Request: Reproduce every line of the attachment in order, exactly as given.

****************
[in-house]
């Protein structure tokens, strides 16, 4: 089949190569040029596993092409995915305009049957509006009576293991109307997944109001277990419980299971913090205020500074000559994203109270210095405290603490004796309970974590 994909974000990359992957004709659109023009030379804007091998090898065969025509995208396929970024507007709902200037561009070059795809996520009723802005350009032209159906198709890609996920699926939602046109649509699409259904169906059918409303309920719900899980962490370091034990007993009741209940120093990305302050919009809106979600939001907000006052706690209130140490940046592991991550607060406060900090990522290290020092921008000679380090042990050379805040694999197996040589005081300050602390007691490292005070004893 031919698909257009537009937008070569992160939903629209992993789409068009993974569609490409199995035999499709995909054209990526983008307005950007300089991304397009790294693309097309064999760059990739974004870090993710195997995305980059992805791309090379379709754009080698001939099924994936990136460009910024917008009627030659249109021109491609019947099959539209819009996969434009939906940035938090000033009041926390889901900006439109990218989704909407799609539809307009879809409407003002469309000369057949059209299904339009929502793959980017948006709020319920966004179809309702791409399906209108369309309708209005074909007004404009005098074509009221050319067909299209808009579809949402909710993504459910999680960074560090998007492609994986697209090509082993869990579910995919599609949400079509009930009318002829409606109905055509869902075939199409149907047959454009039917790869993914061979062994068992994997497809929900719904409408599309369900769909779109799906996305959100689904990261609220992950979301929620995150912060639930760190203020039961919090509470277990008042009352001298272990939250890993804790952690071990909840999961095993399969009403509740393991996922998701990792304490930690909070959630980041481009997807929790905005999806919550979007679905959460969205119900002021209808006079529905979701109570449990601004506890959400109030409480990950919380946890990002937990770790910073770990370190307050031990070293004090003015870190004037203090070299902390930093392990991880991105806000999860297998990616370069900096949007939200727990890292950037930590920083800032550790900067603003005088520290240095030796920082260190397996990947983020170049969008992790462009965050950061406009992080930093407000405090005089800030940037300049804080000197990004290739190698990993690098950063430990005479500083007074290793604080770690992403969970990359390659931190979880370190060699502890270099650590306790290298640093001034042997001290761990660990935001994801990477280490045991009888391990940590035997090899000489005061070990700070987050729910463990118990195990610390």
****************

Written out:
[in-house]
């Protein structure tokens, strides 16, 4: 089949190569040029596993092409995915305009049957509006009576293991109307997944109001277990419980299971913090205020500074000559994203109270210095405290603490004796309970974590 994909974000990359992957004709659109023009030379804007091998090898065969025509995208396929970024507007709902200037561009070059795809996520009723802005350009032209159906198709890609996920699926939602046109649509699409259904169906059918409303309920719900899980962490370091034990007993009741209940120093990305302050919009809106979600939001907000006052706690209130140490940046592991991550607060406060900090990522290290020092921008000679380090042990050379805040694999197996040589005081300050602390007691490292005070004893 031919698909257009537009937008070569992160939903629209992993789409068009993974569609490409199995035999499709995909054209990526983008307005950007300089991304397009790294693309097309064999760059990739974004870090993710195997995305980059992805791309090379379709754009080698001939099924994936990136460009910024917008009627030659249109021109491609019947099959539209819009996969434009939906940035938090000033009041926390889901900006439109990218989704909407799609539809307009879809409407003002469309000369057949059209299904339009929502793959980017948006709020319920966004179809309702791409399906209108369309309708209005074909007004404009005098074509009221050319067909299209808009579809949402909710993504459910999680960074560090998007492609994986697209090509082993869990579910995919599609949400079509009930009318002829409606109905055509869902075939199409149907047959454009039917790869993914061979062994068992994997497809929900719904409408599309369900769909779109799906996305959100689904990261609220992950979301929620995150912060639930760190203020039961919090509470277990008042009352001298272990939250890993804790952690071990909840999961095993399969009403509740393991996922998701990792304490930690909070959630980041481009997807929790905005999806919550979007679905959460969205119900002021209808006079529905979701109570449990601004506890959400109030409480990950919380946890990002937990770790910073770990370190307050031990070293004090003015870190004037203090070299902390930093392990991880991105806000999860297998990616370069900096949007939200727990890292950037930590920083800032550790900067603003005088520290240095030796920082260190397996990947983020170049969008992790462009965050950061406009992080930093407000405090005089800030940037300049804080000197990004290739190698990993690098950063430990005479500083007074290793604080770690992403969970990359390659931190979880370190060699502890270099650590306790290298640093001034042997001290761990660990935001994801990477280490045991009888391990940590035997090899000489005061070990700070987050729910463990118990195990610390």